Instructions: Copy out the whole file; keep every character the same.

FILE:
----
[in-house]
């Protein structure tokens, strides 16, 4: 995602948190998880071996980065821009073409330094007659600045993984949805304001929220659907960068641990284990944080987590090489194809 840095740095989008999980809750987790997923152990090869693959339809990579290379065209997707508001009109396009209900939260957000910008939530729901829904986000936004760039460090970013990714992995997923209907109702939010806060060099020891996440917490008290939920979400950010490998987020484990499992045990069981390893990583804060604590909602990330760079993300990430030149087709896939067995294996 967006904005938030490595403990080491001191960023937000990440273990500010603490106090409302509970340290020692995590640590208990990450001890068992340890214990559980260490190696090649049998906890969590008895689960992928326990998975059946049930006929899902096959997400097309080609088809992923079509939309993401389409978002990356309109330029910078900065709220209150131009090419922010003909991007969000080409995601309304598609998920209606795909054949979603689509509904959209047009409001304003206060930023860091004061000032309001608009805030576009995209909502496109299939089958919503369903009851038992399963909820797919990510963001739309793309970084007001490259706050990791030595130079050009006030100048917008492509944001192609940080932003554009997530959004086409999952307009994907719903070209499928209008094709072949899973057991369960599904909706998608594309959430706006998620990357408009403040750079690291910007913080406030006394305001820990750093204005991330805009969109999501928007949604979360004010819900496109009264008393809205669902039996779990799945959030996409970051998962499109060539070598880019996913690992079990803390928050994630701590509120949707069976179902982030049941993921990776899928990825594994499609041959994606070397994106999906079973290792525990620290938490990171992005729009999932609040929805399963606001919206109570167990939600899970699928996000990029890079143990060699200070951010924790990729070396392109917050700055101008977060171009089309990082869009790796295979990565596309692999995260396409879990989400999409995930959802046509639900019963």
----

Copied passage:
[in-house]
């Protein structure tokens, strides 16, 4: 995602948190998880071996980065821009073409330094007659600045993984949805304001929220659907960068641990284990944080987590090489194809 840095740095989008999980809750987790997923152990090869693959339809990579290379065209997707508001009109396009209900939260957000910008939530729901829904986000936004760039460090970013990714992995997923209907109702939010806060060099020891996440917490008290939920979400950010490998987020484990499992045990069981390893990583804060604590909602990330760079993300990430030149087709896939067995294996 967006904005938030490595403990080491001191960023937000990440273990500010603490106090409302509970340290020692995590640590208990990450001890068992340890214990559980260490190696090649049998906890969590008895689960992928326990998975059946049930006929899902096959997400097309080609088809992923079509939309993401389409978002990356309109330029910078900065709220209150131009090419922010003909991007969000080409995601309304598609998920209606795909054949979603689509509904959209047009409001304003206060930023860091004061000032309001608009805030576009995209909502496109299939089958919503369903009851038992399963909820797919990510963001739309793309970084007001490259706050990791030595130079050009006030100048917008492509944001192609940080932003554009997530959004086409999952307009994907719903070209499928209008094709072949899973057991369960599904909706998608594309959430706006998620990357408009403040750079690291910007913080406030006394305001820990750093204005991330805009969109999501928007949604979360004010819900496109009264008393809205669902039996779990799945959030996409970051998962499109060539070598880019996913690992079990803390928050994630701590509120949707069976179902982030049941993921990776899928990825594994499609041959994606070397994106999906079973290792525990620290938490990171992005729009999932609040929805399963606001919206109570167990939600899970699928996000990029890079143990060699200070951010924790990729070396392109917050700055101008977060171009089309990082869009790796295979990565596309692999995260396409879990989400999409995930959802046509639900019963």